So, what should creditors do to support their customers?

1. Use internal and external data to identify customers who are in or at risk of financial difficulties. Whilst your customer may be managing their credit commitment with you effectively, they may be struggling with others. Without reviewing external data the first thing you will see is a customer disengage and move swiftly through the collections and recoveries process.

2. Develop strategies for these customers by proactively engaging them to offer additional support. Taking action early gives your customers more options and simple action now can avoid longer-term problem debt which normally results in recoveries action. If creditors don’t engage and support their customers it is more likely that they will seek debt advice, including accessing personal insolvency solutions, this can often be the right solution for customers but at this point creditors only have limited control.

Richard Haymes is Head of Financial Difficulties at TDX Group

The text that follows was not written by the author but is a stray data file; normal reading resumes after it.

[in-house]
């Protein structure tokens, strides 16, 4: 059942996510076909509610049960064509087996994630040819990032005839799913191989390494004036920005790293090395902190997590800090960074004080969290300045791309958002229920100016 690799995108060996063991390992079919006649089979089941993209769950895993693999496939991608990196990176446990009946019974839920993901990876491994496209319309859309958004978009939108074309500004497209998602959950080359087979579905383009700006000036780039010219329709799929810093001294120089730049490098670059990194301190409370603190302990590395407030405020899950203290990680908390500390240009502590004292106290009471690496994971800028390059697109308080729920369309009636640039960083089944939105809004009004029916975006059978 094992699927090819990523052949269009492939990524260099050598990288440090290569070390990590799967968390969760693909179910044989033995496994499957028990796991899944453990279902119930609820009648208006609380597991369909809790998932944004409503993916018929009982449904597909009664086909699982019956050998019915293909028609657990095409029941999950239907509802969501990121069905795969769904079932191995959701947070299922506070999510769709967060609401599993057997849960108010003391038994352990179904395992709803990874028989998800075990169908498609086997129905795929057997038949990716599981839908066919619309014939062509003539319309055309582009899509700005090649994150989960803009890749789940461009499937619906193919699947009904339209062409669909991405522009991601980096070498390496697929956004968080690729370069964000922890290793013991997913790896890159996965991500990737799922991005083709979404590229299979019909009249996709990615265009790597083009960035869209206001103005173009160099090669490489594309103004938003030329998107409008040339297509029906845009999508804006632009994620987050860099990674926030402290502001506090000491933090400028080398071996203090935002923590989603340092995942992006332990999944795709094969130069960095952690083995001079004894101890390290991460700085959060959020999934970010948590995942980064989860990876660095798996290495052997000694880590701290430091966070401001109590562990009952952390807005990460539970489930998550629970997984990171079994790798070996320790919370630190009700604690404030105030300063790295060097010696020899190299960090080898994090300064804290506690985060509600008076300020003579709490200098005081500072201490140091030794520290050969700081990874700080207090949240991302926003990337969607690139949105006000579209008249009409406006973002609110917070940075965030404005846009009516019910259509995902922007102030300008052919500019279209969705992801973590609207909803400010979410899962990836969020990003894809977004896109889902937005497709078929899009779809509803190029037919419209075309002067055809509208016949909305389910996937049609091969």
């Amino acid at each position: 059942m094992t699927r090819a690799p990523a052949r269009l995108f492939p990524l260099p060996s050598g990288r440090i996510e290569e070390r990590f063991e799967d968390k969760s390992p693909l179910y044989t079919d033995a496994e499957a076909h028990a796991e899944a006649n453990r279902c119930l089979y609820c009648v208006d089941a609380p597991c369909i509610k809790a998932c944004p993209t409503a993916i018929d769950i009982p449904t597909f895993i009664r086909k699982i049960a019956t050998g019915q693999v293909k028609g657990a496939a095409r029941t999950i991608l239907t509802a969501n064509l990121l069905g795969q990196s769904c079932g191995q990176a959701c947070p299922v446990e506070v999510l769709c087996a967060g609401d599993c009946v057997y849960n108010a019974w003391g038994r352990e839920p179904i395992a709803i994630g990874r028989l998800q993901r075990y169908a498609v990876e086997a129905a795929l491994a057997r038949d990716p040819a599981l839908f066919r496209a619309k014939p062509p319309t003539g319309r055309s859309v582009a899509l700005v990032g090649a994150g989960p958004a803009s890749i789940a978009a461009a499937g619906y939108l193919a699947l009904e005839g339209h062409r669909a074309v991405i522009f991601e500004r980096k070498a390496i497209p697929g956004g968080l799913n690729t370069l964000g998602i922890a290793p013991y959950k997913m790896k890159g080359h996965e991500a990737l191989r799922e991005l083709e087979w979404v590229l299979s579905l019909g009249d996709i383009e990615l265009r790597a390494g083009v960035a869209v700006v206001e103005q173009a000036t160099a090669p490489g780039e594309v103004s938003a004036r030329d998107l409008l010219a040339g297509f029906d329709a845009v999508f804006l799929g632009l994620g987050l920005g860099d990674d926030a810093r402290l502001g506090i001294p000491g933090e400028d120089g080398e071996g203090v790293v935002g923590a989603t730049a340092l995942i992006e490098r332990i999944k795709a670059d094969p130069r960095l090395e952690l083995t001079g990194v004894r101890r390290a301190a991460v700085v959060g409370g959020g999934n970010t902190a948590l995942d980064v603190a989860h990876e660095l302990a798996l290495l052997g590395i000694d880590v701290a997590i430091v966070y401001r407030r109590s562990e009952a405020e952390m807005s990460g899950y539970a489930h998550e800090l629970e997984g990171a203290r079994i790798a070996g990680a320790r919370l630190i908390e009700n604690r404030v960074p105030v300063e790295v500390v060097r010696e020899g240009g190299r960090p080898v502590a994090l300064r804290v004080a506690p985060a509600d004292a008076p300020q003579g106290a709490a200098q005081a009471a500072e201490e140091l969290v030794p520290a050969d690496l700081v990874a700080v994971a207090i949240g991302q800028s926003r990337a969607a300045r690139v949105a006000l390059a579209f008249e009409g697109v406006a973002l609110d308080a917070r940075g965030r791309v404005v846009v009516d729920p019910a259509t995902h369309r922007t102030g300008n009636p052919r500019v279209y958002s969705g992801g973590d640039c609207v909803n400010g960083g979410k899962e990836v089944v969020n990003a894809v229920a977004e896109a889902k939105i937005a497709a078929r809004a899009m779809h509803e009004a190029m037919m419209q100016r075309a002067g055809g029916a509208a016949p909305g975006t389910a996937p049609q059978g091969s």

1. Pound falls as Bank of England hints at fresh stimulus measures, 30th June 2016
2. Third of middle classes too short of cash to pay a £500 bill, 7th June 2016
3. Osbourne abandons 2020 budget surplus target, 1st July 2016
4. Press release: One in six adults struggling with debt worries, 10th March 2016
5. May 2016 figures for high street banks, 24th June 2016
6. Waiting for debt advice

Thursday, 21 July 2016

Let’s talk contact not placements

One of the items of debt collection data that needs to be reported to the FCA on GABRIEL is ‘stage of debt placement’ – in other words, how many times a debt has been placed for collection with debt collection agencies (it’s commonly known as recycling). Once a creditor has exhausted in-house attempts to recover money owed on an account, they will often place it with debt collection agencies. Typically a three-placement strategy is deployed meaning if the first agency is unsuccessful at gaining payment, the account will pass to a further two agencies, usually at ~90 or ~180 day intervals.